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Bombay HC election transparency case: Google and FB submit ad policies

In response to a petition in the Bombay HC, Facebook and Google have submitted that they will make changes (more on these changes below*) to their advertising policy ahead of the Lok Sabha elections 2019, as reported by LiveLaw. Google and Facebook’s affidavits were submitted before the bench of Chief Justice Naresh Patil and Justice NM Jamdar.

The petition was filed by Sagar Suryawanshi from Pune seeking direction to the Election Commission of India (ECI) to prohibit everyone (it is unclear if the petition refers to only online platforms or ‘everyone’) from posting sponsored political ads during the 48-hour ‘silent period’. Apart from the ECI, the other respondents in the case are the Union of India, MeitY, Google and YouTube, Facebook and Twitter.

*While the case was filed in November last year, Facebook and Google have announced changes to their political advertising policy to increase election transparency in the last two months. The companies’ responses to the court overlap with their newly-released policies in many ways.

Facebook’s, Google’s steps for political ad transparency

Per LiveLaw, Facebook’s affidavit said:

  • It is ‘voluntarily’ launching tools, on 21 February, to increase transparency of political ads
  • Only verified advertisers who have provided their identity, location, and information of who placed the ad are allowed to run ads
  • Political ads will contain disclosures including who paid for the ad
  • For disclaimers under ads, “authorized advertisers can identify themselves, a page they run, or another organisation [can be] named, additional credentials like a phone number, email, website, or a Media Certification Monitoring Committee certificate from ECI will be required.”

Google’s and YouTube’s affidavit 

  • Cites an SC judgment in the case of Ministry of Information and Broadcasting vs. M/s Gemini TV Pvt Ltd, stating that political ads should be pre-certified by a committee appointed by the ECI
  • This places responsibility on verifying ads on the political party/candidate looking to float an advertisement
  • Google has also reiterated the requirements of a pre-certificate from ECI to run ads, verification of advertisers, and its transparency report – steps it announced for India earlier this month.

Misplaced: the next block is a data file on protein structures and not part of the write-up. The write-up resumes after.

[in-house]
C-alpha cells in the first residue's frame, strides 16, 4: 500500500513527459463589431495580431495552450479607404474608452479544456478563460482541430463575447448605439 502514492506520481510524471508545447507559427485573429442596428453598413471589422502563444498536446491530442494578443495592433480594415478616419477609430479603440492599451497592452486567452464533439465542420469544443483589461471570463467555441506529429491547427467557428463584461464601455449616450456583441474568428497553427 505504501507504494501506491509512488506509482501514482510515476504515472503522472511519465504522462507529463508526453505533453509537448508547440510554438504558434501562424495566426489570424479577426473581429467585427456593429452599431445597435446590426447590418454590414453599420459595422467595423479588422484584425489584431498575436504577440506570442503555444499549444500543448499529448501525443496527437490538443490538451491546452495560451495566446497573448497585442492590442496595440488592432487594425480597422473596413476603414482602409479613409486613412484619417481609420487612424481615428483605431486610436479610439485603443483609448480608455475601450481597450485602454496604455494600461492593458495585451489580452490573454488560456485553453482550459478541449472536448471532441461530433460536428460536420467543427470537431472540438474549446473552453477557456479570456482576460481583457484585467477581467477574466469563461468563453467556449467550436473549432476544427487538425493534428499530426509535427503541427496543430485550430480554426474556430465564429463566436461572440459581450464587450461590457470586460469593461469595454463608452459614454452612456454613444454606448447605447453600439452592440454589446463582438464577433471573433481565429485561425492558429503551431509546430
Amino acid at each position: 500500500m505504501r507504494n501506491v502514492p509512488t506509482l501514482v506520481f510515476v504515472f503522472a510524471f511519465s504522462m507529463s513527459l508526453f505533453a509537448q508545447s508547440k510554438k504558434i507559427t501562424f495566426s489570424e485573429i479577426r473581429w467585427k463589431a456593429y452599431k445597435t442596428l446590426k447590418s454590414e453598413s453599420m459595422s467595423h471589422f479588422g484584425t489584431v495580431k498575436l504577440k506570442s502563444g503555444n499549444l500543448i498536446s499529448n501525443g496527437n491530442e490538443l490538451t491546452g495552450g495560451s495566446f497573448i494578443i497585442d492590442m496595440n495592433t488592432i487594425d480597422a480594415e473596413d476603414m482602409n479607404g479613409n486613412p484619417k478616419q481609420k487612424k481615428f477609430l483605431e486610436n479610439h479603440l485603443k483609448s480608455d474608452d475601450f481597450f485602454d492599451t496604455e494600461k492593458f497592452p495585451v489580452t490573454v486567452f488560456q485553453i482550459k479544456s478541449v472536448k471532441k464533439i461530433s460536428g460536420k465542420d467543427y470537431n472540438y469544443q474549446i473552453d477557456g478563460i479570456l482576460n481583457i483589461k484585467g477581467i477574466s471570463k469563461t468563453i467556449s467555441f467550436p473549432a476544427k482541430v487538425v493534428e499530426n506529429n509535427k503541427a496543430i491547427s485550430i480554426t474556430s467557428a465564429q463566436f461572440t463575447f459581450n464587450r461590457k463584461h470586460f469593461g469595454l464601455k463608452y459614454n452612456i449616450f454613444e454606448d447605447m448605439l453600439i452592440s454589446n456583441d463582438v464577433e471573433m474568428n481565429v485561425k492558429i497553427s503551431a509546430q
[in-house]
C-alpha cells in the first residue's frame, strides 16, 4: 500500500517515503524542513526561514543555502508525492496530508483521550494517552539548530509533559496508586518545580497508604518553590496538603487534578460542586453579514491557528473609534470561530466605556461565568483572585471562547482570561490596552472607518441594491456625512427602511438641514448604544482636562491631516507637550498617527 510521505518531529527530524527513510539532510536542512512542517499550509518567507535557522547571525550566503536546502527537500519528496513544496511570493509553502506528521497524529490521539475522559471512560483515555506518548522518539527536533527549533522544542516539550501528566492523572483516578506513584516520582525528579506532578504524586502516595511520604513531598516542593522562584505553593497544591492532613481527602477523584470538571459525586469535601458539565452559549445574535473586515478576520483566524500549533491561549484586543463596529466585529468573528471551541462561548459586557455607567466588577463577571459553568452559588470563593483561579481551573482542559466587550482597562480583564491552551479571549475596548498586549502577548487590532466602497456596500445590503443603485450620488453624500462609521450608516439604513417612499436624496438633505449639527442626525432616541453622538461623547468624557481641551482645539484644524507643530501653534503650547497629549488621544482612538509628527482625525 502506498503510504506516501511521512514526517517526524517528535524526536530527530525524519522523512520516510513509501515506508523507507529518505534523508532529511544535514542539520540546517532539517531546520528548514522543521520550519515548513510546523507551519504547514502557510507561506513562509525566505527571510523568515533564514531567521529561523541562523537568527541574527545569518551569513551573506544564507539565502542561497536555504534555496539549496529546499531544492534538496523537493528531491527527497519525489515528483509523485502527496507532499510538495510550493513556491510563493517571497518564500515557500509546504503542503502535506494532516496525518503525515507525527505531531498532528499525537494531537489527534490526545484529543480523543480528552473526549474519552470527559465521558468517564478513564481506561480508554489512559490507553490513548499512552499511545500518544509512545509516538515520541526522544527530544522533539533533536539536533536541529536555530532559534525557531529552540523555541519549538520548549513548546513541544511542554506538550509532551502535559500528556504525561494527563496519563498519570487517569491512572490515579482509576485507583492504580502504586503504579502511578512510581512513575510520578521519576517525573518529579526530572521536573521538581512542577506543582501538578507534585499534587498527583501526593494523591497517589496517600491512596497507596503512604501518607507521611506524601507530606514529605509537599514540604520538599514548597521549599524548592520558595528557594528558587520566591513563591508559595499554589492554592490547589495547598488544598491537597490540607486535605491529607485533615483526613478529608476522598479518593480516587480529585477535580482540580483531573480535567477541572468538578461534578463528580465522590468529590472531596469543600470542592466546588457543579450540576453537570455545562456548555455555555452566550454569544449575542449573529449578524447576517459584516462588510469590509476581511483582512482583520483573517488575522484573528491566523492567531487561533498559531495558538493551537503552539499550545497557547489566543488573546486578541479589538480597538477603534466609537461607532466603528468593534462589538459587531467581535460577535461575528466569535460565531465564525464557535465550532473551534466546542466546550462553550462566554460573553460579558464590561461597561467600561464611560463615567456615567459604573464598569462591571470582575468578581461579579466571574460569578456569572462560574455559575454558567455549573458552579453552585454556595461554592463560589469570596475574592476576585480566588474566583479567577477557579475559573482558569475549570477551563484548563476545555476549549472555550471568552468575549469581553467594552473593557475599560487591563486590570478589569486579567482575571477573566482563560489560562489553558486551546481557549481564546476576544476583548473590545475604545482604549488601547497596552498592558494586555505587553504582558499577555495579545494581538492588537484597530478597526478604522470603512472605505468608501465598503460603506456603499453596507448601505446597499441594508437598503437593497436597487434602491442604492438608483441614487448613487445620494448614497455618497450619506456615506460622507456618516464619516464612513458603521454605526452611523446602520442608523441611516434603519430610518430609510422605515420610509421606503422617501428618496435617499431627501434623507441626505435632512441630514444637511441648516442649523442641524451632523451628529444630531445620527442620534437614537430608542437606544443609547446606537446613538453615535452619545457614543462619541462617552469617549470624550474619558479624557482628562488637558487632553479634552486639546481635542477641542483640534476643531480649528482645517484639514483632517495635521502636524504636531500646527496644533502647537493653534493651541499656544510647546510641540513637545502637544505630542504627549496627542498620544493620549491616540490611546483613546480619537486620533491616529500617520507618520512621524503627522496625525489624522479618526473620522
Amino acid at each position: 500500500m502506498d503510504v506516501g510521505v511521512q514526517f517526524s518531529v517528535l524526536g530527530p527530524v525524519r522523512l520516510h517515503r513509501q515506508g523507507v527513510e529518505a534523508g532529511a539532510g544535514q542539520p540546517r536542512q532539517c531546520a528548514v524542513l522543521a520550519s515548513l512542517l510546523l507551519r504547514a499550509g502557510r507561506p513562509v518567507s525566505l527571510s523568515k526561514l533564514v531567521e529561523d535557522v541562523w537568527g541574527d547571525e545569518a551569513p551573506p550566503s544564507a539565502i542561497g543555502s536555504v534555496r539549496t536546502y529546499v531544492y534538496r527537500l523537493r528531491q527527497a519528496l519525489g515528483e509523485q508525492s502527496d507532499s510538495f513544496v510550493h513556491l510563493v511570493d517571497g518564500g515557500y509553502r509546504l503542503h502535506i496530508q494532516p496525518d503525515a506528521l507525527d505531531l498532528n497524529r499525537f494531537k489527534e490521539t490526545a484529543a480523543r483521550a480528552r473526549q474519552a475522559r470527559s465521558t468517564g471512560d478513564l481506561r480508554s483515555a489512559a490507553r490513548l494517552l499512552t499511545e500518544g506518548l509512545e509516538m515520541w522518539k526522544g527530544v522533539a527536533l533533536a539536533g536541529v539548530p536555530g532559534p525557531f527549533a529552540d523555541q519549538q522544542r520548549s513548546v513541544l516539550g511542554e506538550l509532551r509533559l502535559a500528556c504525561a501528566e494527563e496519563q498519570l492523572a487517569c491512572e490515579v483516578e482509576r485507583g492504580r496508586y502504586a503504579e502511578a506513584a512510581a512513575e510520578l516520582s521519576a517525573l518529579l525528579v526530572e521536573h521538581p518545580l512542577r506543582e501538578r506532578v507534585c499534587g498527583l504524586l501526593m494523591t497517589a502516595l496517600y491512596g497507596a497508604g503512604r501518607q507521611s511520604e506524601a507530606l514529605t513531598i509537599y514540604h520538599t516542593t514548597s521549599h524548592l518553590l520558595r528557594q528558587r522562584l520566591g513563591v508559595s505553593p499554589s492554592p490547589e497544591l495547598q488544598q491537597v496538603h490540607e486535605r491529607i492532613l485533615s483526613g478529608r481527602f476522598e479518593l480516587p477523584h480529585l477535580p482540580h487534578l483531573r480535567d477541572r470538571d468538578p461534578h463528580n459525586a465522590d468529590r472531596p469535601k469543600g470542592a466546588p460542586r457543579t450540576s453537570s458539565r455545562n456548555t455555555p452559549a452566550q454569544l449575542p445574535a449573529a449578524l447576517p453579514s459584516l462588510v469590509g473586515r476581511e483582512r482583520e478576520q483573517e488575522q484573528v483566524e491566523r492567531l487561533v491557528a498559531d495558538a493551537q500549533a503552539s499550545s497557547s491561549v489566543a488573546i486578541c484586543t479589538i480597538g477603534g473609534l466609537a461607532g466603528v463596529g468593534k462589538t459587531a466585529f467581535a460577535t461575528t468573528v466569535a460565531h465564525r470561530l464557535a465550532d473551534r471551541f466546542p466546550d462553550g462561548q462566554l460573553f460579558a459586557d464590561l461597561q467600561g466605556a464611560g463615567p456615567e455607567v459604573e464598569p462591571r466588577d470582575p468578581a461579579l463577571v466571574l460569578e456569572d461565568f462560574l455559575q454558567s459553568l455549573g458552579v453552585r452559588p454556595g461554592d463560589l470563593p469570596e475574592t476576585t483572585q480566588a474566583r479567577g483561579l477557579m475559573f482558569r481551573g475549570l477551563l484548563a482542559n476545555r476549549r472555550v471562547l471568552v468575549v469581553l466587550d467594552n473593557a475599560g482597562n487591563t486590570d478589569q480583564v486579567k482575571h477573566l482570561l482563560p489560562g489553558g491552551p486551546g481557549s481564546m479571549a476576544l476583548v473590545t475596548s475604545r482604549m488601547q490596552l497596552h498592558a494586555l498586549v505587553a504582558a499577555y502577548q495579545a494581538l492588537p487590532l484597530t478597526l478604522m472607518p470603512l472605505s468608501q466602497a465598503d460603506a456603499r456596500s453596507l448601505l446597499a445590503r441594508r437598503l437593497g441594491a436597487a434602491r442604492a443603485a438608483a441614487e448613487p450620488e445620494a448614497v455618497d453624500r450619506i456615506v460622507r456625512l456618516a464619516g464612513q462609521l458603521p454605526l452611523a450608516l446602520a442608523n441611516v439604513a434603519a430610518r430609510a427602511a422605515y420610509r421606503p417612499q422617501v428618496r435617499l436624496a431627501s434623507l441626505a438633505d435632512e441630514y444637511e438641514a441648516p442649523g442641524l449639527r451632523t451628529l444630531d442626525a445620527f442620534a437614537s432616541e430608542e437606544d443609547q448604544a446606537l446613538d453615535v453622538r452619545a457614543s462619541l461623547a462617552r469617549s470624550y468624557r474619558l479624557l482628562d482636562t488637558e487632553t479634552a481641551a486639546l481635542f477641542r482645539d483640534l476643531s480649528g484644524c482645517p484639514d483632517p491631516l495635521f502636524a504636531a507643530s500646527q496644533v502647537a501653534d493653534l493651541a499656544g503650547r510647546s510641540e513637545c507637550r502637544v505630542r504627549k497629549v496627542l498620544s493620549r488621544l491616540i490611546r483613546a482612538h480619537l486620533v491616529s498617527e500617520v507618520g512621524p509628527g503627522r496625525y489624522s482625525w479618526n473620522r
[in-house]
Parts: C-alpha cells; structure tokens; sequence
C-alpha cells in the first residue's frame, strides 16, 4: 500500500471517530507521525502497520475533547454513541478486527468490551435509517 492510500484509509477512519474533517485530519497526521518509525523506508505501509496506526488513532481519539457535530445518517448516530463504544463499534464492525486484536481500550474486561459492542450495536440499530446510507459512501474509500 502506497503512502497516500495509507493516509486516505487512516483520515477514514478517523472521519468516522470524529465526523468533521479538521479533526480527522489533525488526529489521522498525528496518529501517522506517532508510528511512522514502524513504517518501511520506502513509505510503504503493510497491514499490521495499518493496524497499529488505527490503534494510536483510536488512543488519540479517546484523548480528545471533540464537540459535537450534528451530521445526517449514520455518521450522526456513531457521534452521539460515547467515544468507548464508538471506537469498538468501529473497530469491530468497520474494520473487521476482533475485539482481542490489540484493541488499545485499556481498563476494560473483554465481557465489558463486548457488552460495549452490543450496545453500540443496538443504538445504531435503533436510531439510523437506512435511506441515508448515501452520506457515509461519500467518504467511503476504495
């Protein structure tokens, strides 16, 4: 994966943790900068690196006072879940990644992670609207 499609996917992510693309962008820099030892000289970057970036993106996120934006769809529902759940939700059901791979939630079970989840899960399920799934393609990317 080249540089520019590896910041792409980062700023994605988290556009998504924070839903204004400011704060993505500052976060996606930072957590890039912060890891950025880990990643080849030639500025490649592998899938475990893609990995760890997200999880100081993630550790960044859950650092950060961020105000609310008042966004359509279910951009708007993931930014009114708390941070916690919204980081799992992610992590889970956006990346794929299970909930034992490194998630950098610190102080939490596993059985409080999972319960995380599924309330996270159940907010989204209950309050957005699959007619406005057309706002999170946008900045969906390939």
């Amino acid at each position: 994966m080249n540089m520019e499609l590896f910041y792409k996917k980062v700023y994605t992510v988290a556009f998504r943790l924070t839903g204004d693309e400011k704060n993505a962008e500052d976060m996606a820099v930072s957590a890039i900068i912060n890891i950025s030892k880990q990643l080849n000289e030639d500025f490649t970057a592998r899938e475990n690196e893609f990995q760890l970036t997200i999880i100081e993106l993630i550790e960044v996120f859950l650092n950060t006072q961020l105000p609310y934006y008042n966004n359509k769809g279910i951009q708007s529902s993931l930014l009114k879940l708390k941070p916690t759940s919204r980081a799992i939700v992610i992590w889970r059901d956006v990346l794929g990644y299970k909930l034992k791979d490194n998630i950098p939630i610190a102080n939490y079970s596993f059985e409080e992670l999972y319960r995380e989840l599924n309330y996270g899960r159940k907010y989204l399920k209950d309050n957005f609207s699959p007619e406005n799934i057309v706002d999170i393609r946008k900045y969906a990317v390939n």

• Additionally, Google acknowledged that it is not exempt from the 48-hour silent period rules

Silent period compliance?

It is worth noting that neither company has said anything that was previously unknown:

Facebook’s offline election verification process of political advertisers has been known since December. It also announced a political ads library for India in January, which is set to go live on February 21. Additionally, a Facebook spokesperson confirmed that the political ads archive will be backdated to December 2018. Facebook also began showing ‘Paid for by’ and ‘Published by’ disclaimers starting February 7.

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Google also announced its election transparency efforts, including the transparency report, pre-certificate requirements, and advertiser verification, last month. However, it is unclear if these guidelines apply to other Google sites like YouTube as well, or only for Google.

It is worth noting that both companies have assured compliance with the 48-hour silent period prior to the elections (see Facebook and Google), but neither has specified how they will do it.

As MediaNama has reported earlier, political parties have managed to circumvent the model code of conduct by leveraging the nature of Facebook’s non-chronological Newsfeed. Political parties publish large numbers of political ads a few hours before the blackout period kicks in. This ensures that political ads and posts show on users’ timeline during the blackout period.

Notes from the case

Court documents state that Suryawanshi’s petition cited “restrictions regarding advertisement on social media sites in the US and UK in respect of matter affecting the national elections”.

  • The petition’s “main thrust” was that restrictions on social media companies (i.e. the respondents) are required to “ensure free and fair elections.”
  • The ECI has submitted a proposal to amend Section 126 of the Representation of the People Act, 1951, it informed the court.

The Union Government told the court that the Sinha Committee Report titled “Report of the Committee on Section 126 of the Representation of the People Act, 1951” has been submitted to the ECI. The report deals with some of the issues in the petition.

The Sinha Committee report

Per a government statement, the committee’s report, headed by deputy Election Commissioner Umesh Sinha was submitted to the ECI on January 10. The committee was to look into:

  • “identify difficulties/critical gaps to regulate the violation” in Section 126
  • Impact of new media platforms and social media during the silent period
  • Suggest changes to the present provision of silent period

The Committee carried out detailed consultations with various political parties, the Press Council of India, News Broadcasters Association (NBA), the Internet and Mobile Association of India (IAMAI), the Ministry of Information and Broadcasting, MeitY, and representatives from Facebook, WhatsApp, YouTube, Twitter, and Google.

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